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Six firms collapsed each day in the first quarter of this year - report

Half of the 31,070 companies that were stress-tested by a risk analyst firm in the first quarter of this year were deemed “high risk”.

Image: LEFTERIS PITARAKIS/AP/Press Association Images

SIX FIRMS HAVE collapsed each day so far this year – and those that have managed to remain in operation owe more than €142 million, according to newly released figures.

Between 1 January and 20 March, 462 companies were declared insolvent, according to figures released by business and credit risk analyst firm Vision-net. Of those declared insolvent, 266 were liquidated, 189 entered receivership and seven had examiners appointed to them.

Some 31,070 companies were stress-tested by the firm in the first quarter of the year and, of those, 15,485 (50 per cent) were deemed “high risk”, 17 per cent were deemed “medium risk” and 31 per cent were deemed “low risk”.

According to the figures, 261 Irish companies have held a meeting of creditors – marking a 9 per cent drop on the figure for the same period last year. According to their latest filed accounts, these companies owe their short-term creditors €142.3 million.

“Despite the Government’s recent jobs action plan and labour market activation measures, trade mission to China, and strong export performance buoyed by our thriving multinational corporation sector, the domestic economy is struggling to support business growth and stimulate positive consumer and investor sentiment,” said Christine Cullen, Managing Director of Vision-net.

“The incidence of business failure and creditor debt remains high and, although Irish people are anxious to start their own businesses, it is likely that many of them are doing so because they have no other way to generate income when the jobs market remains flat,” she added.

Judgements

Some 1,248 registered consumer and commercial judgments worth €76.2 million were awarded in the courts during the first quarter of 2012, with 766 consumer judgement accounting for €62.8 million.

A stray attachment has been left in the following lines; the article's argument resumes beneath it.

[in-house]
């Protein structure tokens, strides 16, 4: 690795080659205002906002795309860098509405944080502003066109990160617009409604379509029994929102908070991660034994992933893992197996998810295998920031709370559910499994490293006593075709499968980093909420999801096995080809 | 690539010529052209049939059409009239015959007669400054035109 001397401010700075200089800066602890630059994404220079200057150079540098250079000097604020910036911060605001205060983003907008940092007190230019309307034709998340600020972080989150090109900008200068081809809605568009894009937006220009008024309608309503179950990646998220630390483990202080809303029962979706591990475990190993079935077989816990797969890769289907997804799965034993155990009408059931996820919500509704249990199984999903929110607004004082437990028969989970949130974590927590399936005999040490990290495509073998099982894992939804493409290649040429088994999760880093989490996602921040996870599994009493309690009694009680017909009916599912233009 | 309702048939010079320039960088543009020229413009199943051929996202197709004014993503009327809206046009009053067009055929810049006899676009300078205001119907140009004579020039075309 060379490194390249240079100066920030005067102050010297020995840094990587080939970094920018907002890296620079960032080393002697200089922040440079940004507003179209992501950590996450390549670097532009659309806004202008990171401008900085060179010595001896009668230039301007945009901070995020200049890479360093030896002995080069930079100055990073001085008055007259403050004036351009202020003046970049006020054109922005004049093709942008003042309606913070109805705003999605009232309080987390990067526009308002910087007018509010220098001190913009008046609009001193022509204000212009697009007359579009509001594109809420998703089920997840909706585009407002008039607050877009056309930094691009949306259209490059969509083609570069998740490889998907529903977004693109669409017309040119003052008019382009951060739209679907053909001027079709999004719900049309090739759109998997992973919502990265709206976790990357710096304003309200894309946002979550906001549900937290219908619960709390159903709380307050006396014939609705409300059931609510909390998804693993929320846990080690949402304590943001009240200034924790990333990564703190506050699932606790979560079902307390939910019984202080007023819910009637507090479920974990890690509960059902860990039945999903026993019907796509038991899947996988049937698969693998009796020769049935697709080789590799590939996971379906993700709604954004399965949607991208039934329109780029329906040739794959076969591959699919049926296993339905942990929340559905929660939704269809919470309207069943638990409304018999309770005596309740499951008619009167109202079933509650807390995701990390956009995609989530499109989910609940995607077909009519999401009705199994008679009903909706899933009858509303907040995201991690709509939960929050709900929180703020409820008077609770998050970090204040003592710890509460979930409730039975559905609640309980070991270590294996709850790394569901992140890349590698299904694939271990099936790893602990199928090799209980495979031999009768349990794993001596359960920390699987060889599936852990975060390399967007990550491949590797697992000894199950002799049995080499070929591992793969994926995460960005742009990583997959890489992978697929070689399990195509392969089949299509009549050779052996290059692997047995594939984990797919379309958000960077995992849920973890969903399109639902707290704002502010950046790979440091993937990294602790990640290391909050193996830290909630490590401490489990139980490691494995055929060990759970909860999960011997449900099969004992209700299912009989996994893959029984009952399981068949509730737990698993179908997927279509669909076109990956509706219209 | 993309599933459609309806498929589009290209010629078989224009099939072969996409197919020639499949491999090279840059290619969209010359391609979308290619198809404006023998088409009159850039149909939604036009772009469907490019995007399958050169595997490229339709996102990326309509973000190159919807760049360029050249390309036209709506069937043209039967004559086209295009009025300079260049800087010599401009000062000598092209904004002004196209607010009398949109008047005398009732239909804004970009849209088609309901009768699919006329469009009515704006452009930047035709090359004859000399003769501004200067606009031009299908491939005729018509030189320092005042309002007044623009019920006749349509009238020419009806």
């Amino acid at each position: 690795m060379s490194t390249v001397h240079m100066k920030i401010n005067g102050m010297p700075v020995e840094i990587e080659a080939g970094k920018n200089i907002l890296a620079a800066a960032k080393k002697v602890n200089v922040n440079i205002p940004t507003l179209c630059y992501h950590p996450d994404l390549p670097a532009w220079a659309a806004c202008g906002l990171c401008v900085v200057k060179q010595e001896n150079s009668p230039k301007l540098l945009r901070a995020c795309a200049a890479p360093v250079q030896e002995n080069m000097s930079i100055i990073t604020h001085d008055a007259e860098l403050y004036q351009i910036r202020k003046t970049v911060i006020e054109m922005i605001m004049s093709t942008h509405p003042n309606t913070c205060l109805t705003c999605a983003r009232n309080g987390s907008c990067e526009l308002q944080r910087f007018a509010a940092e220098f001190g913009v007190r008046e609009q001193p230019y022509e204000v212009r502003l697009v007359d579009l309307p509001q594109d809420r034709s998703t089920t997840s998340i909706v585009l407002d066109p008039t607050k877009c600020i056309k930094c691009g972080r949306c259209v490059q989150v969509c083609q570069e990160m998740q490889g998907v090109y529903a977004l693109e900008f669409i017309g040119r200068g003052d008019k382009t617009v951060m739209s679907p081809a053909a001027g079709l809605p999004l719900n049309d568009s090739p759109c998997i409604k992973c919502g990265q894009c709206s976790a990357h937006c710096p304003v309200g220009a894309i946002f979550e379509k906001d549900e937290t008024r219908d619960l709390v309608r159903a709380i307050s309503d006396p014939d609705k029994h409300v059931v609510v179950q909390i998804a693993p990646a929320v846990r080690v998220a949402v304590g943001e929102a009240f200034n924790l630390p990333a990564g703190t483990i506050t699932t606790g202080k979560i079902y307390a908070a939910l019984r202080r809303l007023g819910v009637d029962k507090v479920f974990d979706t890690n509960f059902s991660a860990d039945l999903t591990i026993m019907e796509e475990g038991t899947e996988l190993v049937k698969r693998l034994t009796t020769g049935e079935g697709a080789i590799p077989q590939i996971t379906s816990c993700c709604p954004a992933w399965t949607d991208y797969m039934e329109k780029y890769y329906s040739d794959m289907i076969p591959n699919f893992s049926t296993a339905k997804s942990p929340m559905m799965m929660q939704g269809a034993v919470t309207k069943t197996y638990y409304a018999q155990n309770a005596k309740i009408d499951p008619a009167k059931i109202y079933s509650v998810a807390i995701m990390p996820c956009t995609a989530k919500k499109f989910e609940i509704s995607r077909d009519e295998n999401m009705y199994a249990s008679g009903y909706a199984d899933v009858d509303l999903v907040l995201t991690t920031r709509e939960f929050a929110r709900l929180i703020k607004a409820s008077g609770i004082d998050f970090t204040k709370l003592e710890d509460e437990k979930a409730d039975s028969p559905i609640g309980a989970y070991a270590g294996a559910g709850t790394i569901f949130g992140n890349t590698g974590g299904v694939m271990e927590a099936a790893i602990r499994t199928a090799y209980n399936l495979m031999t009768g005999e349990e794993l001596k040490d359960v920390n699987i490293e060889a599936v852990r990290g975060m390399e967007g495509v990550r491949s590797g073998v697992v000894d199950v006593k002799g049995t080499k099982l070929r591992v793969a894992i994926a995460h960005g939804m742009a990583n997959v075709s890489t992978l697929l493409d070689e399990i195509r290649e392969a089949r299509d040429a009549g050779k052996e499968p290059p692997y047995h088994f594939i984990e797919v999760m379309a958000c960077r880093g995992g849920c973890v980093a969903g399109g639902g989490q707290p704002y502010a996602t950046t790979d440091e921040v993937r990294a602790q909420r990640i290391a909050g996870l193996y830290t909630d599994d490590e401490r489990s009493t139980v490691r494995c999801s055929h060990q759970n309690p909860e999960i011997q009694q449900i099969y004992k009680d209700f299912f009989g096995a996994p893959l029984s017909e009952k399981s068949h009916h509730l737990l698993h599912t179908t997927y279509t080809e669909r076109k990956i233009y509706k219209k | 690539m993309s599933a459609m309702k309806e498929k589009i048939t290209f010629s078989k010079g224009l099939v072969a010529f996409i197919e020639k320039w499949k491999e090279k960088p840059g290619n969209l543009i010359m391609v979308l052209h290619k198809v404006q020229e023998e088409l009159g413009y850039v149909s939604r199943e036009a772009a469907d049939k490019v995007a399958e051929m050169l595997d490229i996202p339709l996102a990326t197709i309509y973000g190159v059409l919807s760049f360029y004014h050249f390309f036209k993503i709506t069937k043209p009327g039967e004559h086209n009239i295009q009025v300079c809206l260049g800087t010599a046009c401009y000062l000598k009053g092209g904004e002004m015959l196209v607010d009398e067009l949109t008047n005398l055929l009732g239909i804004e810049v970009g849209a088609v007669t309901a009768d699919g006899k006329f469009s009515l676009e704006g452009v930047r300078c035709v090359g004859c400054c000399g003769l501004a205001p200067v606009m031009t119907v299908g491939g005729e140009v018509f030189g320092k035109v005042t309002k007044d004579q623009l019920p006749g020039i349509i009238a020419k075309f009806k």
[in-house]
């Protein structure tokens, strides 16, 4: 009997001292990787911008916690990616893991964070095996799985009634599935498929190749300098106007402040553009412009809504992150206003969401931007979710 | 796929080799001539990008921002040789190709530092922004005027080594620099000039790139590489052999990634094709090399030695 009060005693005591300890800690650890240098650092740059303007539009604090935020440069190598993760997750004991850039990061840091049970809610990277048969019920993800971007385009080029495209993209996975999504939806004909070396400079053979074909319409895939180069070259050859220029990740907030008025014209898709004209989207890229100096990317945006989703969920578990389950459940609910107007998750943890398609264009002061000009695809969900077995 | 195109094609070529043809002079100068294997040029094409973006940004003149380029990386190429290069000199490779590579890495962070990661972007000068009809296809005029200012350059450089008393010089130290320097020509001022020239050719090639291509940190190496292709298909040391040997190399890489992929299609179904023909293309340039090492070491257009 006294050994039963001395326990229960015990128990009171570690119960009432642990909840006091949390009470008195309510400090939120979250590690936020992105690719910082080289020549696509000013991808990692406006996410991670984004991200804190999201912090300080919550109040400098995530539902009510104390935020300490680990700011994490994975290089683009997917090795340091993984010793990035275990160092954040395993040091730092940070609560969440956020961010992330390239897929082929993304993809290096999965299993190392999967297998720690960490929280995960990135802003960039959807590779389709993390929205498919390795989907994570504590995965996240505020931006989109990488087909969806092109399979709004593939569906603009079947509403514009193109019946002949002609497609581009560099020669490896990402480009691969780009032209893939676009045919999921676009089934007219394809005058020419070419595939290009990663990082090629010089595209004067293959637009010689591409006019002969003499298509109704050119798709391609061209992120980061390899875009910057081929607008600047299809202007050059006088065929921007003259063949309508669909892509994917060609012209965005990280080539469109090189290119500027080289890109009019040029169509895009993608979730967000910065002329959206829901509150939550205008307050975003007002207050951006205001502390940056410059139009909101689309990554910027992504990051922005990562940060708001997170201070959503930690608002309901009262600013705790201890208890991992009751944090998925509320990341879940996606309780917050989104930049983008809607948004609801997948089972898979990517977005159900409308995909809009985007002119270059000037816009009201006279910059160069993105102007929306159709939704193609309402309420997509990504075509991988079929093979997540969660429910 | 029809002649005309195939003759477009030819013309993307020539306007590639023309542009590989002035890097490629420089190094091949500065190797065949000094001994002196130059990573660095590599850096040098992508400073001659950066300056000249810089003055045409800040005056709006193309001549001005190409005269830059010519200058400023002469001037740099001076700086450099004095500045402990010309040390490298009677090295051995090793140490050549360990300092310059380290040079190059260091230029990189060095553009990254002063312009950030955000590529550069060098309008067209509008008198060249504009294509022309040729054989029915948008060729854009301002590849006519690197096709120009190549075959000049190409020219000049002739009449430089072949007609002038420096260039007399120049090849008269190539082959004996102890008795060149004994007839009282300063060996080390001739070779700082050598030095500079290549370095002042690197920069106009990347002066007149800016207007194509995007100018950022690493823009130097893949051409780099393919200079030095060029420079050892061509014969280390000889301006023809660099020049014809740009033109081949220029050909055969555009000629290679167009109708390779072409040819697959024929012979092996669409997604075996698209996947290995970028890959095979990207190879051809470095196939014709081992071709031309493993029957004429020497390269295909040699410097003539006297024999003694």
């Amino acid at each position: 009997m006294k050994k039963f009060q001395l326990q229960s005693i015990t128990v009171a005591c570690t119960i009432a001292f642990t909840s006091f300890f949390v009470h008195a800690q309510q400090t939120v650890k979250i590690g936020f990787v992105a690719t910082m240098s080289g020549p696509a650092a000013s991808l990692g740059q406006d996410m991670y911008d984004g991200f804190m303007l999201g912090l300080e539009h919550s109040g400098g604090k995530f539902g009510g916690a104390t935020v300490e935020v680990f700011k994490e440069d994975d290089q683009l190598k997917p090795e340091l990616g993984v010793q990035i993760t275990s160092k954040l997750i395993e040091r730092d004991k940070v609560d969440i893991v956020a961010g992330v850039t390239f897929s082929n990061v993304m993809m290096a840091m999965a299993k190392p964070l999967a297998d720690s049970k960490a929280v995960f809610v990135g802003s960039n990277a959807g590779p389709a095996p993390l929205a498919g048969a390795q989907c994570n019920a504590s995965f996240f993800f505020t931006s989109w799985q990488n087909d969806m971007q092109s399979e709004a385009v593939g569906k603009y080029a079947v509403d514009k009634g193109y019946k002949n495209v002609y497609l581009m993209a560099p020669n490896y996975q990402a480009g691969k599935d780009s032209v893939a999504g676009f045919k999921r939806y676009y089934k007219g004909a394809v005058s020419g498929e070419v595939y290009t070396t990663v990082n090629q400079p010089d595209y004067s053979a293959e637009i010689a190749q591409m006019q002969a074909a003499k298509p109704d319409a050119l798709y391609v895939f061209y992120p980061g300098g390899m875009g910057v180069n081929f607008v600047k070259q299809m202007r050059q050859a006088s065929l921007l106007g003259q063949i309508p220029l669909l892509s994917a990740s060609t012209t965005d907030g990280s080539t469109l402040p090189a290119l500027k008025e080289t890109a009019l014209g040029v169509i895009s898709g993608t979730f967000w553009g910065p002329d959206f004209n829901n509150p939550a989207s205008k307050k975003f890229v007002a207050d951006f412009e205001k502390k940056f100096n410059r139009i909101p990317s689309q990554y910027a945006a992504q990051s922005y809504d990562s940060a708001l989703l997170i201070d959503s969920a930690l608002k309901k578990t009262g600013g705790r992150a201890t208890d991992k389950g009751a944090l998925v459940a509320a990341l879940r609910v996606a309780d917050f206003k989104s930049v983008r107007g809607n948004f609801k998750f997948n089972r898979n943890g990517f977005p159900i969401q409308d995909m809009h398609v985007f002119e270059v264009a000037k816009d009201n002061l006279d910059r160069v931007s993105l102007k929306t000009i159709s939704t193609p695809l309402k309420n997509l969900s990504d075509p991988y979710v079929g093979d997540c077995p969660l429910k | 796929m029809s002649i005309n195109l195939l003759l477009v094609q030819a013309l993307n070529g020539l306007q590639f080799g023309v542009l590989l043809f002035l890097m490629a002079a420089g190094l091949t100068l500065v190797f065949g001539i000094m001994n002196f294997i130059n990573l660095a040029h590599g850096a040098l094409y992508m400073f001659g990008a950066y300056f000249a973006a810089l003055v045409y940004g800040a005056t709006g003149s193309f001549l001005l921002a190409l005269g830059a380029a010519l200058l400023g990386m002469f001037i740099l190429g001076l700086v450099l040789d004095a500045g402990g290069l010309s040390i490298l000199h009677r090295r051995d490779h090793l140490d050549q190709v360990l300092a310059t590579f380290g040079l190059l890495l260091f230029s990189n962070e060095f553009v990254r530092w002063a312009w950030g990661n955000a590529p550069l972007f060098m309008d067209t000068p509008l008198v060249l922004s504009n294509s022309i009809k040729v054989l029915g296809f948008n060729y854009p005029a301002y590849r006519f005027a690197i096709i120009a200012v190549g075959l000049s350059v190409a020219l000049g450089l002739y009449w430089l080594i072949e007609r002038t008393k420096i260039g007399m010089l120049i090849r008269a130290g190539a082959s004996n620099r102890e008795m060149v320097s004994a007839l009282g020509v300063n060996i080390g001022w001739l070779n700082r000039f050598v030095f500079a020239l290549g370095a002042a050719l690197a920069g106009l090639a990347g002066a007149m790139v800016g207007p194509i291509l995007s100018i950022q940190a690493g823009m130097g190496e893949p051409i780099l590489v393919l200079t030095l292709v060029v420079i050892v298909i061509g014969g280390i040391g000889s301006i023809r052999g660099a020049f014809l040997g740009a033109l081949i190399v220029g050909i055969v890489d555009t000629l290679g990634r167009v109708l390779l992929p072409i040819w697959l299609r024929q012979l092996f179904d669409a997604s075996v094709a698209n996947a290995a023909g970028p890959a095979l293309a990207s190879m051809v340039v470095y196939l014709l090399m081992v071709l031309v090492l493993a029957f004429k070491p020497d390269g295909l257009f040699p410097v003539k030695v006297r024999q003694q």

The Revenue Commissioners secured 275 judgements against consumers totalling more than €11.6 million and 95 judgements against commercial organisations amounting to over €3.1 million, according to Vision-net.

Meanwhile, credit unions accounted for 121 consumer judgements awarded by the courts valued at more than €2.5 million, and banks recorded 67 consumer judgements and a total pay-out of over €25.6 million.

Start-ups

Twenty-six per cent of start-ups in the first quarter of 2012 were in the professional services sector, while the wholesale and retail sector accounted for 12 per cent and social and personal services sector accounted for 11 per cent of start-ups.

Hospitality remains the most vulnerable sector of the economy, with 61 per cent of companies deemed to be “in serious danger of collapsing”, according to Vision-net. Similarly, just over half of construction companies are also in danger of collapse.

The prospect of survival for Irish firms involved in the information technology, motor, real estate, and wholesale and retail sectors is around 47 per cent, according to the data.

The number of first-time company directors dropped 34 per cent on the figure for the same period last year to 4,928. The report notes that the average age of a first-time director is 41, and that 62 per cent of them are men.

Cullen said research had consistently shown that the biggest cause of business failure is poor cash flow, stating: “Businesses are not running out of customers – but rather out of money”.

She called on the Government to continue to pressure the banks to lend to viable businesses.

Over seven companies collapsed each day in February>

Four companies went out of business each day in January – report>

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